“Wait, so is this art or architecture?” Someone asked me as I was dangling from a ladder trying to figure out how several thousand bright blue modules would be suspended in mid air. My colleagues and I had just won a competition to design and fabricate an installation for the Bigger than a Breadbox, Smaller than a Building exhibition at the Boston Society of Architects’ Space Gallery, and we were scurrying to figure out how to actually produce it in just a few months. The show, which is currently on display, curates installations that have been critical to BSA architectural history (from that of Coop Himmelblau to MoMA PS1) and also showcases current solicited pieces like the Tensile Vault by NADAAA which was built like a dome, but upside down, and Microtherme, a space onlookers can climb up into that produces variations of heating and cooling effects, created by Matter Design.
The question about art or architecture was a fair one, and to borrow from Hans Hollein’s seminal 1968 Bau Journal text “Everything is Architecture” I would posit just that – ‘If architecture is spatial practice, then anything with a consequence for our physical environment could be architecture.’ There’s a long list of things that affect the way we experience space and the profound impact a place can have on us, and it’s not limited to walls and doors and floors. The scale of installation is an ideal way to explore all those other things inbetween. Khora, the exhibition curators, stated that “As a medium, installation serves a unique function in the architect’s toolbox… it allows designers to bridge the gap that exists between the conceptual and physical practices of architecture. It introduces new ideas and methodologies to the design process, questioning long-held notions regarding the nature and purpose of architecture.”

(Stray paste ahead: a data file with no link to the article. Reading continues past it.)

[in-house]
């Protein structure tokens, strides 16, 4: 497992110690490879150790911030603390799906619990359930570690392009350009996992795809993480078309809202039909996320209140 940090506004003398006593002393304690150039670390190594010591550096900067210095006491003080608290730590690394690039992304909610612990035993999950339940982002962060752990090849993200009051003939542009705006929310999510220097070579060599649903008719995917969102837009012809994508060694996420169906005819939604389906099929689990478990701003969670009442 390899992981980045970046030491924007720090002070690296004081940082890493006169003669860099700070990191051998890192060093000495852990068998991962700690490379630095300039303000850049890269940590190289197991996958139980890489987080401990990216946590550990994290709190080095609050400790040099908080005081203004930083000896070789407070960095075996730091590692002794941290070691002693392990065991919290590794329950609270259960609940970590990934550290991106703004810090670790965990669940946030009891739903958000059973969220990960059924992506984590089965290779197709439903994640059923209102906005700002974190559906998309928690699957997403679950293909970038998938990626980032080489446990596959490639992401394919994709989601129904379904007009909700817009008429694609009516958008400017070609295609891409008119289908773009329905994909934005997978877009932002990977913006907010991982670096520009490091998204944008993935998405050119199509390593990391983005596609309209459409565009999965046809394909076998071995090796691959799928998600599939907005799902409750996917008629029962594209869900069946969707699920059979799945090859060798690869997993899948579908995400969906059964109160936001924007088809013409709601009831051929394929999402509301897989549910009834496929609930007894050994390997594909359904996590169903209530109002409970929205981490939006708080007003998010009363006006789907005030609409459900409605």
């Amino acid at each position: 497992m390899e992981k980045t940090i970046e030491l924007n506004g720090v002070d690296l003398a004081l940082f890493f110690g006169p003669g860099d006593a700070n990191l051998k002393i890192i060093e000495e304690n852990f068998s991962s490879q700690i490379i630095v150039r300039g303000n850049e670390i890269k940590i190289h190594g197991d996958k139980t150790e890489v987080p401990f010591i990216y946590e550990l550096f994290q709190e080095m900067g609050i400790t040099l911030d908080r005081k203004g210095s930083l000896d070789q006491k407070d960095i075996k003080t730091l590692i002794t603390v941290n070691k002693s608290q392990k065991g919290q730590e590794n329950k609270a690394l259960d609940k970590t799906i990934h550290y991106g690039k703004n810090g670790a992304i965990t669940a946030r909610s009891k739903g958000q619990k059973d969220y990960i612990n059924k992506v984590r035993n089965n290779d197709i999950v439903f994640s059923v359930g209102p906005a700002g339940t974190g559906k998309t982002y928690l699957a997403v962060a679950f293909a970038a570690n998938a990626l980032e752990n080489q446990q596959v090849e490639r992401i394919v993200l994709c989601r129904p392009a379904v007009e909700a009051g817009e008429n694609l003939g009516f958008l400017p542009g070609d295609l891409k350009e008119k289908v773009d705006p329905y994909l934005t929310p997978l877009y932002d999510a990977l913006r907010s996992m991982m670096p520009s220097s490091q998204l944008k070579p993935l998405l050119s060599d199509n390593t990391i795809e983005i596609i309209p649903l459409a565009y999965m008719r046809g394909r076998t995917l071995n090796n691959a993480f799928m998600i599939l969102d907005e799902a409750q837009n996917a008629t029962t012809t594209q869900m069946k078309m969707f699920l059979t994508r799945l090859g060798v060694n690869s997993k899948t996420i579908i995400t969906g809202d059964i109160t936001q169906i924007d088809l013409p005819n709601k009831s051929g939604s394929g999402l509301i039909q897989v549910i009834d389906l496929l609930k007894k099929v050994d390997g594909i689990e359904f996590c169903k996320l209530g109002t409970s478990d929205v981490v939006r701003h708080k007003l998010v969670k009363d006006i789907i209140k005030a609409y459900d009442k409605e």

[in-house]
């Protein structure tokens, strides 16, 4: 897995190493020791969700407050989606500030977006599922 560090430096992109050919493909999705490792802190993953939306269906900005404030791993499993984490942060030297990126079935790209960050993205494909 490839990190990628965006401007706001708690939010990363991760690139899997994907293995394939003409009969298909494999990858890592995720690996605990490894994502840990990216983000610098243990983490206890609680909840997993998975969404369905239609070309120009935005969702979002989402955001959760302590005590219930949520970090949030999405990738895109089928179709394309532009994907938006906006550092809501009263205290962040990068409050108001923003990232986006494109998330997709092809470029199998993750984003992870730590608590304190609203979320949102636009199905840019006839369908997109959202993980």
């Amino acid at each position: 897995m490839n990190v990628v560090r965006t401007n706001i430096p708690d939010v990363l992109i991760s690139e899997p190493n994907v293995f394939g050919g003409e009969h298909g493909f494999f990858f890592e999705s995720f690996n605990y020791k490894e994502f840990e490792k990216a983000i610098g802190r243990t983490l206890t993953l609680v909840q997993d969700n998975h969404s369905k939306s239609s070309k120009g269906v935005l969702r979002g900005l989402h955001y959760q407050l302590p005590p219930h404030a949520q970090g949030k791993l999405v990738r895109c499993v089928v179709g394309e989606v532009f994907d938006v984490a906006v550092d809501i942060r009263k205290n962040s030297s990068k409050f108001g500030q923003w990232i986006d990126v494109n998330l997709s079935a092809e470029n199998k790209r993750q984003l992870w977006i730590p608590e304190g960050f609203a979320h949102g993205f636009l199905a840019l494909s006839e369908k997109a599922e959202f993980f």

The Pulp Canopy was the second project in a body of research that investigates potential applications for reconstituted cellulose fiber, or paper pulp, in architecture and design (the first was the Pulp Wall ). It explores texture, color, light and movement in more than 4,400 modules and considers how something as everyday as discarded paper can be transformed to provoke new experiences and alternate forms of interaction. The unique process of creation, the trial and error, the collaboration and improvisation, was one of the most fruitful aspects of the work.
Over 800 rolls of toilet paper were collected from the Denver International Airport that discards hundreds of pounds of partial rolls each week (as is common practice in many businesses with large facilities that find it more economical to replace and refill all rolls at once rather than employ labors to check more frequently –who knew?!). This remnant paper was broken down into its fibers, pulped, and reconstituted with a combination of digital and hand-craft techniques that required pouring and molding – best done on concrete under the Denver sunshine where they can dry quickly. When unprecedented storms flooded the city day after day while we attempted production, we were saved by a team of incredible volunteers, some in architecture, some just curious, who helped us completed adopt a new methodology indoors.
In the end, what we’re learning is that the scale of the architecture installation is soft and pliable. It allows us to ponder implications of fineness and detail as well as systems and infrastructure, straddling the two scales so as to be nimble, investigative and provocative. It permits us to shift our weight ever so slightly and ever so quickly at the sight of new ideas worth testing. It rewards curiosity.
Thank You to Volunteers/Supporters: Greg Behlen, Tim Holk, Boyao Jiang, Whitney Liang, Jonathan Miller, Liz Pettit, Caitlin Pfarr, Stephanie Sammons, Ian Redmond, Alfred To, Lia Giannosa, Levi Jette, Emelia Jost, Ashley Rawling, Adam Torres, Zach Zemljak. And also EVstudio, Jonathan Ochshorn, Professor at Cornell University, Clark Thenhaus, Director of Endemic and Lecturer at University of Michigan, Taubman College, Denver International Airport, and University of Colorado-Denver, College of Architecture and Planning.